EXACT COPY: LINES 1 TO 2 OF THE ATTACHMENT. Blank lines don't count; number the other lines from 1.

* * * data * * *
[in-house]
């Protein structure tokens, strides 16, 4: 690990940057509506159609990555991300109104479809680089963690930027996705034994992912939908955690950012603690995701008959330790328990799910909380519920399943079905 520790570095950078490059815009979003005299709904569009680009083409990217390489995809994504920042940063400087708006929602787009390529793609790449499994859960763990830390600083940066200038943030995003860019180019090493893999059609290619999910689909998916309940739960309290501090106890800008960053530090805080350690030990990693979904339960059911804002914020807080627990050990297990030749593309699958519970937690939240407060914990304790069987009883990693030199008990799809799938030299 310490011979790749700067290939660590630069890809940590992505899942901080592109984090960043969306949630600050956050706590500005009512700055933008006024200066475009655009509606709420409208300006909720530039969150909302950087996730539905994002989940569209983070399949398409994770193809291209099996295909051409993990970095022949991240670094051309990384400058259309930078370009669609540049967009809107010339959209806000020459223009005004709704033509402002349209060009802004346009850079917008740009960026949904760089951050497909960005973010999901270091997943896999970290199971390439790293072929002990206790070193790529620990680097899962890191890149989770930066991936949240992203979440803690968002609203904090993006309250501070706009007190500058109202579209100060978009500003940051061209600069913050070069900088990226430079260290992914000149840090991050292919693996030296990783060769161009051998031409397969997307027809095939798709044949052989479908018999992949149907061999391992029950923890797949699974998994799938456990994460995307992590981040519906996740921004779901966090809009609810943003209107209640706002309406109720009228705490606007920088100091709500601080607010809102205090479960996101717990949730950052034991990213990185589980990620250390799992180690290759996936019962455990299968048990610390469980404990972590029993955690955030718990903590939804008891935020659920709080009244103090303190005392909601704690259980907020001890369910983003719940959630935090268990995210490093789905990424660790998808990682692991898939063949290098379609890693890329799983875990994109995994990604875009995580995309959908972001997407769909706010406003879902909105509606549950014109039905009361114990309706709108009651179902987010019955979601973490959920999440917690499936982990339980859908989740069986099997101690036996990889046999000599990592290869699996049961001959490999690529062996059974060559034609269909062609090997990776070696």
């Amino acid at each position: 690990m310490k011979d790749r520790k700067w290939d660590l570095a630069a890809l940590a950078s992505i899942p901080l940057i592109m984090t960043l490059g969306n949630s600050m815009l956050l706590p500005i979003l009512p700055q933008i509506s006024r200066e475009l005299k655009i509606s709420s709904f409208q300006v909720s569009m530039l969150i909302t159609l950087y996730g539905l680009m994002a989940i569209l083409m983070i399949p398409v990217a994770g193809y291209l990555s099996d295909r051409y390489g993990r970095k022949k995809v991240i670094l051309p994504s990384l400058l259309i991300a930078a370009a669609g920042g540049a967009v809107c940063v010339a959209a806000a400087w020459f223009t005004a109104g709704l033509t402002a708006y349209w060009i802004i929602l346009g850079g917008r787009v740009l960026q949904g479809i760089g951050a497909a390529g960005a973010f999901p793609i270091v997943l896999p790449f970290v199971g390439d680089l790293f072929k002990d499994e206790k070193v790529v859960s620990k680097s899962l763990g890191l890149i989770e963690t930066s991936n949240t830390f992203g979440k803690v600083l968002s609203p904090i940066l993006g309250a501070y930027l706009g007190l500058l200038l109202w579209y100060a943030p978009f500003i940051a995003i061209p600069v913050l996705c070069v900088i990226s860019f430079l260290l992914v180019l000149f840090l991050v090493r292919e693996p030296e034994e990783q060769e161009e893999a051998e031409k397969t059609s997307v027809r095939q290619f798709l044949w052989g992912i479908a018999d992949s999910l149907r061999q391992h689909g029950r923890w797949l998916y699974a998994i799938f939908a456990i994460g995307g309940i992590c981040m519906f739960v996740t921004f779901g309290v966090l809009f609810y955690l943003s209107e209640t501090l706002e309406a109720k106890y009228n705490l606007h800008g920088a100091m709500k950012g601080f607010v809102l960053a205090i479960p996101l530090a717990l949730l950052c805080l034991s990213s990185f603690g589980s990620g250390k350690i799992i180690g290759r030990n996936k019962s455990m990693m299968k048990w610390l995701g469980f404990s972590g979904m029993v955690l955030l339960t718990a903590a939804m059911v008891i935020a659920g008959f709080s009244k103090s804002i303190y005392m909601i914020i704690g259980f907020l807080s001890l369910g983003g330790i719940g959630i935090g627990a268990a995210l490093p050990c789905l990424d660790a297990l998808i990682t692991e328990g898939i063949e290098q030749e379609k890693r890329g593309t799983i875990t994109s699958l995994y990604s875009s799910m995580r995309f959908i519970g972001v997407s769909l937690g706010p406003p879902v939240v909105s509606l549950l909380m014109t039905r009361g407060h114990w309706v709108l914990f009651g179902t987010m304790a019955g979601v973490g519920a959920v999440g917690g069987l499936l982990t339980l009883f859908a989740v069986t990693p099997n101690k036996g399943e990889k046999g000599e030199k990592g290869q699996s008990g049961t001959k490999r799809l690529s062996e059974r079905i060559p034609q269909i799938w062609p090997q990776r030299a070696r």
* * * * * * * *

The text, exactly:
[in-house]
């Protein structure tokens, strides 16, 4: 690990940057509506159609990555991300109104479809680089963690930027996705034994992912939908955690950012603690995701008959330790328990799910909380519920399943079905 520790570095950078490059815009979003005299709904569009680009083409990217390489995809994504920042940063400087708006929602787009390529793609790449499994859960763990830390600083940066200038943030995003860019180019090493893999059609290619999910689909998916309940739960309290501090106890800008960053530090805080350690030990990693979904339960059911804002914020807080627990050990297990030749593309699958519970937690939240407060914990304790069987009883990693030199008990799809799938030299 310490011979790749700067290939660590630069890809940590992505899942901080592109984090960043969306949630600050956050706590500005009512700055933008006024200066475009655009509606709420409208300006909720530039969150909302950087996730539905994002989940569209983070399949398409994770193809291209099996295909051409993990970095022949991240670094051309990384400058259309930078370009669609540049967009809107010339959209806000020459223009005004709704033509402002349209060009802004346009850079917008740009960026949904760089951050497909960005973010999901270091997943896999970290199971390439790293072929002990206790070193790529620990680097899962890191890149989770930066991936949240992203979440803690968002609203904090993006309250501070706009007190500058109202579209100060978009500003940051061209600069913050070069900088990226430079260290992914000149840090991050292919693996030296990783060769161009051998031409397969997307027809095939798709044949052989479908018999992949149907061999391992029950923890797949699974998994799938456990994460995307992590981040519906996740921004779901966090809009609810943003209107209640706002309406109720009228705490606007920088100091709500601080607010809102205090479960996101717990949730950052034991990213990185589980990620250390799992180690290759996936019962455990299968048990610390469980404990972590029993955690955030718990903590939804008891935020659920709080009244103090303190005392909601704690259980907020001890369910983003719940959630935090268990995210490093789905990424660790998808990682692991898939063949290098379609890693890329799983875990994109995994990604875009995580995309959908972001997407769909706010406003879902909105509606549950014109039905009361114990309706709108009651179902987010019955979601973490959920999440917690499936982990339980859908989740069986099997101690036996990889046999000599990592290869699996049961001959490999690529062996059974060559034609269909062609090997990776070696």